It is crucial that the bears remain wild. I know how cool it is to get to see a bear in the wild. It is even cooler when all you see is their behind running from you because they are truly wild and scared of you. We have to keep it this way. If you are out in the backcountry, take necessary precautions to not bring harm to these animals. Cooking in shelters, leaving trash in pit privies, not hanging your packs up in shelters, and feeding squirrels are all ways of harming wildlife. Enjoy nature with out making an impact on it.
The hike back up the mountain was extremely pleasant. The weather was somewhat cool and the rain held off. The lodge was socked in when we got to the top, but the clouds moved out and made way for blue skies. The high yesterday was 62. It was great seeing the rhododendron blooming at lower elevations. I love that time of the year when they line the trail and you are walking thru a canopy of rhodo.
I was asked to post information about some delays that will be taking place this week. The Park is doing more work on Cherokee Orchard Loop. Here is the information that was forwarded to me. I hope this helps with what trail to take up.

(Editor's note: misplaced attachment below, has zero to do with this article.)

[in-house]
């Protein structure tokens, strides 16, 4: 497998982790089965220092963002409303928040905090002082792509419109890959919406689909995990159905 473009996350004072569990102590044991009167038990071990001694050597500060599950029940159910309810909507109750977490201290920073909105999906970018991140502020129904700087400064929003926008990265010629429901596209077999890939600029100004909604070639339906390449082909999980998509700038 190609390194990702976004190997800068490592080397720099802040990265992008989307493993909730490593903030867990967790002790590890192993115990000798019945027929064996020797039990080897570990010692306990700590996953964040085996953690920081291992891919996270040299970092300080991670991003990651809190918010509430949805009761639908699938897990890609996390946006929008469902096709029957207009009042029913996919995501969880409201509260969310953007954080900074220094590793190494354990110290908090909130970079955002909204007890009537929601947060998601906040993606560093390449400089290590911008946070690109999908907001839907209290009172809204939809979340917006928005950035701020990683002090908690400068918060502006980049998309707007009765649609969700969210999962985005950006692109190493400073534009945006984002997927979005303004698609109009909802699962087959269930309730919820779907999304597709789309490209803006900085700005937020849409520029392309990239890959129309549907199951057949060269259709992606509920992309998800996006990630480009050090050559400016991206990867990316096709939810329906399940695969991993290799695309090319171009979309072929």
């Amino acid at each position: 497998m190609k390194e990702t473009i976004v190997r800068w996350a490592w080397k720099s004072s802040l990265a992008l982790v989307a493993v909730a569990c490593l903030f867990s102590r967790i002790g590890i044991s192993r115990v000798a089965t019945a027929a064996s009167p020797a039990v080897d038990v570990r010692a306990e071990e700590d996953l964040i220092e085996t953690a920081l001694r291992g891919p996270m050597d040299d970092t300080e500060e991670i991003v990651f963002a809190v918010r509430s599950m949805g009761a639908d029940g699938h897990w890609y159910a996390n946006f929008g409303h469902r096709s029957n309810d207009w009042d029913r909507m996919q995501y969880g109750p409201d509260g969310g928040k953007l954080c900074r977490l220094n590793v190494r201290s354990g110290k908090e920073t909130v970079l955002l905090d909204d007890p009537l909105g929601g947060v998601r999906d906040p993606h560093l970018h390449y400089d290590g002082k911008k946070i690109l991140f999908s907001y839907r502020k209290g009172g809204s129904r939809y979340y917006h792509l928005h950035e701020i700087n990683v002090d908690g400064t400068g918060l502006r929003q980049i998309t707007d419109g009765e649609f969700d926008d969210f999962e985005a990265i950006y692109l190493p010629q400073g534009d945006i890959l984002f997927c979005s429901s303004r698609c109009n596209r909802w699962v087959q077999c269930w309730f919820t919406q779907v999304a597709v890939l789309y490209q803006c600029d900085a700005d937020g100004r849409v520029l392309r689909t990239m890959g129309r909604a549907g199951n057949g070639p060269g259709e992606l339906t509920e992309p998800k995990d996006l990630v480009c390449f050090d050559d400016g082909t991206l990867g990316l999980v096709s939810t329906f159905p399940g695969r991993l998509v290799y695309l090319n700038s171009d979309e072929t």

The NPS and contractor have agreed on a plan to do the paving of the
Cherokee Orchard Loop and the Rainbow Falls parking area. This work
will begin tomorrow morning, May 25 and go through noon on May 28.
This will result in limited access to areas accessed by the road and limited
parking at Rainbow Falls. The contractor will be making an effort to
reserve space for LeConte Lodge overnight guests in the parking area.
There may be delays getting to and from the Rainbow Falls parking area
on these days of up to 30 minutes each way.